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  • Disability Employment Policy

    Several programs have attempted to improve labor market outcomes for youth and working-age adults with disabilities. To be successful, these programs must address the various barriers to employment typically encountered by this population. This topic area focuses on research determining which programs have been most effective at improving direct labor market outcomes such as employment and earnings; improving education and health status, which may affect a person’s ability to work; and decreasing federal disability benefit receipt.

    Status: Literature reviewed in this topic area currently covers 1985 - 2014.

Synthesis Reports

Synthesis reports look at the research evidence across studies within a topic area. They also highlight gaps in the literature, and suggest areas in which further research is needed.

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Findings:
  • Evidence echoes previous literature reviews on the challenges of generating substantive impacts, though customized supports to well-targeted populations show some potential.

  • The most effective interventions provided intensive, customized supports and services focused on job training, placement, and retention to narrowly defined target populations.

  • Interventions that provided support services or incentives to help beneficiaries keep more of their benefits when working had small or no impacts on employment, even if spending on services was high.

  • There is no evidence of SSI or SSDI caseload reductions, even among interventions that improved employment and/or earnings.

  • Little is known about interventions for improving earnings of people with TBI and PTSD.

  • Recruiting beneficiaries to participate in demonstrations was difficult, which limited the generalizability of study findings.

  • Fidelity to the demonstration model is important.

  • Work incentives and supports can be difficult to implement in the context of SSA’s existing work incentives, creating potential confusion for beneficiaries and program staff.

  • A strong technical assistance component, with incentives for service providers to accept the assistance, is important to successful implementation.

  • Demonstrations should be pilot tested before being implemented on a national scale.

Recently Added

CLEAR searches the existing literature for research relevant to this topic area's focus. Browse the most recently reviewed research below.

Export Results

Displaying 1 - 10 of 72

CLEAR Icon Key

Below is a key for icons used to indicate important details about a study, such as its type, evidence rating, and outcome findings.

  • High Causal Evidence

    High Causal Evidence Icon

    Strong evidence the effects are caused by the examined intervention.

  • Moderate Causal Evidence

    Moderate Causal Evidence Icon

    Evidence that the effects are caused to some degree by the examined intervention.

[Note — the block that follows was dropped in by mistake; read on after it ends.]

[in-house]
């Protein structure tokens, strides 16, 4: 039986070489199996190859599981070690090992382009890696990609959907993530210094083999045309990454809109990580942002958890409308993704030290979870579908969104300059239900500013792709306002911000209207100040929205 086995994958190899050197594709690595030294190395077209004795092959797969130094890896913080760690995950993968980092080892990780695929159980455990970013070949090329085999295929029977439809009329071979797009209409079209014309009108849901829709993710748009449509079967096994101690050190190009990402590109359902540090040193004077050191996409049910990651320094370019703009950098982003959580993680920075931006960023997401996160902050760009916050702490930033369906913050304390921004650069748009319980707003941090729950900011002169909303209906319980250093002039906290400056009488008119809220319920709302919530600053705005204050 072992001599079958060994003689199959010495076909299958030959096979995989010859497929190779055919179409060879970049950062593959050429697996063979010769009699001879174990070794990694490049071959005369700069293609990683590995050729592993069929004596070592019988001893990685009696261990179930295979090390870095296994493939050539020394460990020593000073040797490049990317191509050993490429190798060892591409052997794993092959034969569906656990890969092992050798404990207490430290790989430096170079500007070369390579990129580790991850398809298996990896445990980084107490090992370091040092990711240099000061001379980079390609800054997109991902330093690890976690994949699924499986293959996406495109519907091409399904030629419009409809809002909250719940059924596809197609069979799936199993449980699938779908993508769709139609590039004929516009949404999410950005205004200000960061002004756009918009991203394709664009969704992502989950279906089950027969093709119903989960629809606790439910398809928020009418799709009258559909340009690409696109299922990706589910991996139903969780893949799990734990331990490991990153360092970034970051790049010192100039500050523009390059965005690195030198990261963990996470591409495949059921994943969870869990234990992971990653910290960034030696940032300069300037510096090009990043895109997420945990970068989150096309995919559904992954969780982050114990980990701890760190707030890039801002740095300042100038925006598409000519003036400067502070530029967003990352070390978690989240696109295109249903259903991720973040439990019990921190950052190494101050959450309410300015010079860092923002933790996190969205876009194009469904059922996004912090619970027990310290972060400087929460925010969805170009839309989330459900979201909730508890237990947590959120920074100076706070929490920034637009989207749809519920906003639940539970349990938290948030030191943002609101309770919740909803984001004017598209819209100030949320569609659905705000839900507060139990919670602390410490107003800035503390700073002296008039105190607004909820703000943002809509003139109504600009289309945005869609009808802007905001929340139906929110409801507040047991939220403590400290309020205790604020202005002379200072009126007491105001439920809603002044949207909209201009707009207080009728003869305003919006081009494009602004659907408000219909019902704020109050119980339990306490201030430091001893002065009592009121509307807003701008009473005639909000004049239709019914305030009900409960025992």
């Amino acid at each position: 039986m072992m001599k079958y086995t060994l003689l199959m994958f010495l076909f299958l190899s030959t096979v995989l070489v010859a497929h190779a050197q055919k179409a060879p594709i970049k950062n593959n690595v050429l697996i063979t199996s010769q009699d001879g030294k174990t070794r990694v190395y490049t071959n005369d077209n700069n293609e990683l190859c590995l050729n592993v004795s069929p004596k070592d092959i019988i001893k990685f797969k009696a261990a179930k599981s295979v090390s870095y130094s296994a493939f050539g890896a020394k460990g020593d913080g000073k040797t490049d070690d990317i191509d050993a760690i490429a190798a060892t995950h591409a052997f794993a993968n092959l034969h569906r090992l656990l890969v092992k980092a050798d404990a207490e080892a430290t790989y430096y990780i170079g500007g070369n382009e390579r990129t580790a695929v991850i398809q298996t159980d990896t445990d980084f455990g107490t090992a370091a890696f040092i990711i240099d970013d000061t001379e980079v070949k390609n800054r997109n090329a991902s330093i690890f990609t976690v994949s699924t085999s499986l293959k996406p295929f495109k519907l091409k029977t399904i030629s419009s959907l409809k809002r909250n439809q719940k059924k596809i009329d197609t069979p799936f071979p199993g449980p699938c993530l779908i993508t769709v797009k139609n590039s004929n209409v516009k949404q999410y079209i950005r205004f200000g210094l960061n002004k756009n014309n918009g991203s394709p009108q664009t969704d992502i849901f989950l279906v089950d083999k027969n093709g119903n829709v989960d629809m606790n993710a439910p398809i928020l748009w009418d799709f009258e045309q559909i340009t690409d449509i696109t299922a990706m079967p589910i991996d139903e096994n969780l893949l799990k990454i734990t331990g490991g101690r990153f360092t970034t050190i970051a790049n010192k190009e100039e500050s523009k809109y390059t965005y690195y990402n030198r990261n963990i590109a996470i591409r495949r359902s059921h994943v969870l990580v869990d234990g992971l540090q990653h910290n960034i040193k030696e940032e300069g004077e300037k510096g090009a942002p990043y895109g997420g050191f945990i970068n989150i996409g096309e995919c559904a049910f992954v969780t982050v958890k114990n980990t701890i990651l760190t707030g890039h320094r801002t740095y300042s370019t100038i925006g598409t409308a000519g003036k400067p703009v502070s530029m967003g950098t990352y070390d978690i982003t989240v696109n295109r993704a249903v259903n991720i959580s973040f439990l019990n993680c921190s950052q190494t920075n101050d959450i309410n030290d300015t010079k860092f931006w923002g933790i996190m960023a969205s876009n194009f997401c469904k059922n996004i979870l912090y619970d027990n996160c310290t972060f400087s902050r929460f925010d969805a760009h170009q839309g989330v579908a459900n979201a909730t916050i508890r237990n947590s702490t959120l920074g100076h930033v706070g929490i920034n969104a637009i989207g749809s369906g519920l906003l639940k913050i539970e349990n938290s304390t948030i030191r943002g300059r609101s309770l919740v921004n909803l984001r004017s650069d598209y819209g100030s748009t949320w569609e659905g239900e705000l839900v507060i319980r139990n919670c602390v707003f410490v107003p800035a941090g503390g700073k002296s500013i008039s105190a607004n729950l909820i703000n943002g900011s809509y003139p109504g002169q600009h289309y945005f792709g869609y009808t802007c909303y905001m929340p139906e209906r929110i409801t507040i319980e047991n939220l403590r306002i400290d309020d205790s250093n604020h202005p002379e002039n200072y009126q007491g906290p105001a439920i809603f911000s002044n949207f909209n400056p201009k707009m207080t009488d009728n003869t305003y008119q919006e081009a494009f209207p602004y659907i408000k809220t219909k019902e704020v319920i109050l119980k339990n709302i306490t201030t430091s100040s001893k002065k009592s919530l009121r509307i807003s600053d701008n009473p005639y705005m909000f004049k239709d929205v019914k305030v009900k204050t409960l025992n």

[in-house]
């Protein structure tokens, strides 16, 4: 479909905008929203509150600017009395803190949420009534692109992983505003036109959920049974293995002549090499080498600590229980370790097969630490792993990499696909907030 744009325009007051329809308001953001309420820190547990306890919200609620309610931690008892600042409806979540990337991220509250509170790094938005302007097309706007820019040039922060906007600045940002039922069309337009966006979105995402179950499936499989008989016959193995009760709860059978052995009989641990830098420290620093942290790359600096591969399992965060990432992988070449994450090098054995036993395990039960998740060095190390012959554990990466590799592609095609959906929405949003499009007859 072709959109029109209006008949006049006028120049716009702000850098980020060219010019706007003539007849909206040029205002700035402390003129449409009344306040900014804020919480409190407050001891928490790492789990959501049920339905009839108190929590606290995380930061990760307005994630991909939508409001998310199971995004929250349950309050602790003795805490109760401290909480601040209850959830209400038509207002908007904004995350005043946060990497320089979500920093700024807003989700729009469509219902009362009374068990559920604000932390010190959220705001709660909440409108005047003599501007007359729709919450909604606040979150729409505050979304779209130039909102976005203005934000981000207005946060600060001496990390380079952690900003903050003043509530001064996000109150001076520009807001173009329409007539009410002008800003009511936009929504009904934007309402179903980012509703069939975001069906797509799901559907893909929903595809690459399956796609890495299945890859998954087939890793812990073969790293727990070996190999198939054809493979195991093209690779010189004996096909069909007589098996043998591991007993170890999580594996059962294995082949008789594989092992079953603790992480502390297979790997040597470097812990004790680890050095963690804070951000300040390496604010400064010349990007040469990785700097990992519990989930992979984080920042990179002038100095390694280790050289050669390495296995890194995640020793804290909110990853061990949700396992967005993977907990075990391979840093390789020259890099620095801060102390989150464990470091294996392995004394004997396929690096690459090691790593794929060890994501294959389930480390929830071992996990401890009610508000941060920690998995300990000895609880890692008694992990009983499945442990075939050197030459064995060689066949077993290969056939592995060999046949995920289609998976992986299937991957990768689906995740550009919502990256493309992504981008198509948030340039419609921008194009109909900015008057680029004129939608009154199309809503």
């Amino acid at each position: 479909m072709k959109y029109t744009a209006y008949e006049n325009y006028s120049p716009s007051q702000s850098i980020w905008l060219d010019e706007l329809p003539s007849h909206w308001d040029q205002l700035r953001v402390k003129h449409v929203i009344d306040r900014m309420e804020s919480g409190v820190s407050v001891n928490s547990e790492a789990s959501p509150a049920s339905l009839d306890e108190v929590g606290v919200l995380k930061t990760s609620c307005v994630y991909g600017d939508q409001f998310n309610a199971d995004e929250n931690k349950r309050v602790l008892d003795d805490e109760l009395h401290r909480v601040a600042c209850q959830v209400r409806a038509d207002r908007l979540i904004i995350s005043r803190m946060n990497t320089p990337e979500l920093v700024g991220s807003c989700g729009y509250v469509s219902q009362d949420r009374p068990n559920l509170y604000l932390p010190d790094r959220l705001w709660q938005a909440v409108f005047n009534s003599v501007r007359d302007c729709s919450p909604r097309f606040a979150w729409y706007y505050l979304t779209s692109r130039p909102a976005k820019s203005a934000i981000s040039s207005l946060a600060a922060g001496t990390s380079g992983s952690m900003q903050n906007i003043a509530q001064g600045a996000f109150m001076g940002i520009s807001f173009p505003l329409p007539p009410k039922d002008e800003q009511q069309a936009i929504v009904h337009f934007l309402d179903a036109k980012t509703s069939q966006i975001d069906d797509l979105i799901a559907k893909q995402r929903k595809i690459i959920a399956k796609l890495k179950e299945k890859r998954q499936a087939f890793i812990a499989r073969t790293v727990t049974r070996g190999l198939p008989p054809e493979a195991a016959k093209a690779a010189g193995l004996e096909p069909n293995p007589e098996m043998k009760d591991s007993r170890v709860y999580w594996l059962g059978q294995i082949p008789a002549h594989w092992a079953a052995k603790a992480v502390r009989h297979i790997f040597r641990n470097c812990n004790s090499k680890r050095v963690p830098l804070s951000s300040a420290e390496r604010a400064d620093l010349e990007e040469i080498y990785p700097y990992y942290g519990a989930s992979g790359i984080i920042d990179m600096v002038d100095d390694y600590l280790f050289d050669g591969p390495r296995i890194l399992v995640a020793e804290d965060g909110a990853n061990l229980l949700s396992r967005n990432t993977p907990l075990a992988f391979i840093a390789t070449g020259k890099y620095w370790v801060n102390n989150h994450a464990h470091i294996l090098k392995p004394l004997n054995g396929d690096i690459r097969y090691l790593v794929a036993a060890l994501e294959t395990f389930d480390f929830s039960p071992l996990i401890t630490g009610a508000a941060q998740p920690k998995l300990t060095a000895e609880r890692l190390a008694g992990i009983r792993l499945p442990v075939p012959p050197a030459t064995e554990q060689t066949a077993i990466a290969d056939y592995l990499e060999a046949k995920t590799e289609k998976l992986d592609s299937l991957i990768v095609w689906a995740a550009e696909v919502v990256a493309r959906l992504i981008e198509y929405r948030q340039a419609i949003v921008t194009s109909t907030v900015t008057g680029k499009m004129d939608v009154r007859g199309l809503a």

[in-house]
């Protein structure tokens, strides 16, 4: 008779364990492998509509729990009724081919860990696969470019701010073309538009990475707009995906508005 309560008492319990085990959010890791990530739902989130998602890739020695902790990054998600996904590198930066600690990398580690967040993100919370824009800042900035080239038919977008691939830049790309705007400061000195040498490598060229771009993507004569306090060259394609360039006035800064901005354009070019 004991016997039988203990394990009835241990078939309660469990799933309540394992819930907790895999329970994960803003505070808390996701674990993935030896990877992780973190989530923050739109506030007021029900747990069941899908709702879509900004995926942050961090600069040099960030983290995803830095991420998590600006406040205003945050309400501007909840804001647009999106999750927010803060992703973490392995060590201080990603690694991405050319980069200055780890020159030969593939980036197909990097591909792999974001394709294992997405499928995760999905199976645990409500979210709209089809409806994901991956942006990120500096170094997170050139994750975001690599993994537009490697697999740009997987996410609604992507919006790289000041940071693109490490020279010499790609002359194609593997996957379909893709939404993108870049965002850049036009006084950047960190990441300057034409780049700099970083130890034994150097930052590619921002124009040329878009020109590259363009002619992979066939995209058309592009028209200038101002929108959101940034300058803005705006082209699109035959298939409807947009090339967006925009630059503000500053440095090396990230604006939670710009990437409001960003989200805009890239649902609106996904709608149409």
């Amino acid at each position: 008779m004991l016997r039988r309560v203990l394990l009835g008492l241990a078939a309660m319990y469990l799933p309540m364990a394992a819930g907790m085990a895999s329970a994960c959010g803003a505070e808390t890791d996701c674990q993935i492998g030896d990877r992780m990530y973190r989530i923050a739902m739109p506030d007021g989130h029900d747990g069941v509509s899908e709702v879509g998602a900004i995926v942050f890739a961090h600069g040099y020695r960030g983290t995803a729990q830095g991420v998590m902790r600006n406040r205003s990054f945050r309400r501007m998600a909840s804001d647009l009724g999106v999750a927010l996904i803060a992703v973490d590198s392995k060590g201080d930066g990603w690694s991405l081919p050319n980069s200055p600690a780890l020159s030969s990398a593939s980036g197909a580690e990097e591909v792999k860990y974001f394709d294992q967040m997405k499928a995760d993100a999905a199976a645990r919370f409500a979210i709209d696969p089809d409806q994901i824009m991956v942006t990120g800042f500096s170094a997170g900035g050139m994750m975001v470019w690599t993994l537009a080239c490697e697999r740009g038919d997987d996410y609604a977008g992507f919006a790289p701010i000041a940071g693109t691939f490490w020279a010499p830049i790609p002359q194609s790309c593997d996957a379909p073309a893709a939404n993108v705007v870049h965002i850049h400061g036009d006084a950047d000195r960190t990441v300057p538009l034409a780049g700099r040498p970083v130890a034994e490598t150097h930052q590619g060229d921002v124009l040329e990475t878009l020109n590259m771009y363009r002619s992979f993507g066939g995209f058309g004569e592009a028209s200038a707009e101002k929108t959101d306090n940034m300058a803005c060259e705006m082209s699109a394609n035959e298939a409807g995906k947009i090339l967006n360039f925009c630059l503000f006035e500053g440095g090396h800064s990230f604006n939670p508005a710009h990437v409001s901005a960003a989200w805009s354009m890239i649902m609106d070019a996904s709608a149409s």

• Low Causal Evidence

    Low Causal Evidence Icon

    Little evidence that the effects are caused by the examined intervention.

  • Causal Impact Analysis

    Causal Analysis (No Rating) Icon

    Uses quantitative methods to assess the effectiveness of a program, policy, or intervention.

  • Descriptive Analysis

    Descriptive Analysis Icon

    Describes a program, policy, or intervention using qualitative or quantitative methods.

  • Implementation Analysis

    Implementation Analysis Icon

    Examines the implementation of a program, policy, or intervention.

  • Favorable

    The study found at least one favorable impact in the outcome domain, and no unfavorable impacts.

    The study found at least one favorable impact in the outcome domain, and no unfavorable impacts.

  • Mixed

    The study found some favorable and some unfavorable impacts in the outcome domain.

    The study found some favorable and some unfavorable impacts in the outcome domain.

  • None

    The study found no statistically significant impacts in the outcome domain.

    The study found no statistically significant impacts in the outcome domain.

  • Unfavorable

    The study found no statistically significant impacts in the outcome domain.

    The study found at least one unfavorable impact in the outcome domain, and no favorable impacts.

  • Not applicable

    Not applicable because no outcomes were examined in the outcome domain.

    Not applicable because no outcomes were examined in the outcome domain.

  • Favorable - low evidence

    The study found at least one favorable impact in the outcome domain, and no unfavorable impacts. The study received a low causal evidence ratings so these findings should be interpreted with caution.

  • Mixed - low evidence

    The study found some favorable and some unfavorable impacts in the outcome domain. The study received a low causal evidence ratings so these findings should be interpreted with caution.

  • None - low evidence

    The study found no statistically significant impacts in the outcome domain. The study received a low causal evidence ratings so these findings should be interpreted with caution.

  • Unfavorable - low evidence

    The study found at least one unfavorable impact in the outcome domain, and no favorable impacts. The study received a low causal evidence ratings so these findings should be interpreted with caution.